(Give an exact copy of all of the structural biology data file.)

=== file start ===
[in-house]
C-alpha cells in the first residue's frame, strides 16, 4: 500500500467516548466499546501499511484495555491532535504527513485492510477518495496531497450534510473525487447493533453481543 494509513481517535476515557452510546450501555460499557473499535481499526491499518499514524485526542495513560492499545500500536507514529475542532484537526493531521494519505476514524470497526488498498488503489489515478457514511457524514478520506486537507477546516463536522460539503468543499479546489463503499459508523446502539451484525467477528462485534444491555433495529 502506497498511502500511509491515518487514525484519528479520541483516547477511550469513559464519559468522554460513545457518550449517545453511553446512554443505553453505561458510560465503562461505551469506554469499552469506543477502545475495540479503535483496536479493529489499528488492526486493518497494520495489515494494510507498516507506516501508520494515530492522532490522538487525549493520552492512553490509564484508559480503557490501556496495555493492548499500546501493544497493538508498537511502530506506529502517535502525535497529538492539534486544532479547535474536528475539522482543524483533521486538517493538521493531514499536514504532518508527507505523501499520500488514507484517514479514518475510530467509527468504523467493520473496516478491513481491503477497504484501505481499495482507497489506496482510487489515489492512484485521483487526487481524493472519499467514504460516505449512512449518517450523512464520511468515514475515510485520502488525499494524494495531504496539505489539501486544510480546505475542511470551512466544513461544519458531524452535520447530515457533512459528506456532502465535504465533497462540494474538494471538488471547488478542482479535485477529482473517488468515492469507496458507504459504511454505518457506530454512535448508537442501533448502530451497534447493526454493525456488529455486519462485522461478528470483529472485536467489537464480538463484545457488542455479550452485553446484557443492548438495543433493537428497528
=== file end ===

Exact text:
[in-house]
C-alpha cells in the first residue's frame, strides 16, 4: 500500500467516548466499546501499511484495555491532535504527513485492510477518495496531497450534510473525487447493533453481543 494509513481517535476515557452510546450501555460499557473499535481499526491499518499514524485526542495513560492499545500500536507514529475542532484537526493531521494519505476514524470497526488498498488503489489515478457514511457524514478520506486537507477546516463536522460539503468543499479546489463503499459508523446502539451484525467477528462485534444491555433495529 502506497498511502500511509491515518487514525484519528479520541483516547477511550469513559464519559468522554460513545457518550449517545453511553446512554443505553453505561458510560465503562461505551469506554469499552469506543477502545475495540479503535483496536479493529489499528488492526486493518497494520495489515494494510507498516507506516501508520494515530492522532490522538487525549493520552492512553490509564484508559480503557490501556496495555493492548499500546501493544497493538508498537511502530506506529502517535502525535497529538492539534486544532479547535474536528475539522482543524483533521486538517493538521493531514499536514504532518508527507505523501499520500488514507484517514479514518475510530467509527468504523467493520473496516478491513481491503477497504484501505481499495482507497489506496482510487489515489492512484485521483487526487481524493472519499467514504460516505449512512449518517450523512464520511468515514475515510485520502488525499494524494495531504496539505489539501486544510480546505475542511470551512466544513461544519458531524452535520447530515457533512459528506456532502465535504465533497462540494474538494471538488471547488478542482479535485477529482473517488468515492469507496458507504459504511454505518457506530454512535448508537442501533448502530451497534447493526454493525456488529455486519462485522461478528470483529472485536467489537464480538463484545457488542455479550452485553446484557443492548438495543433493537428497528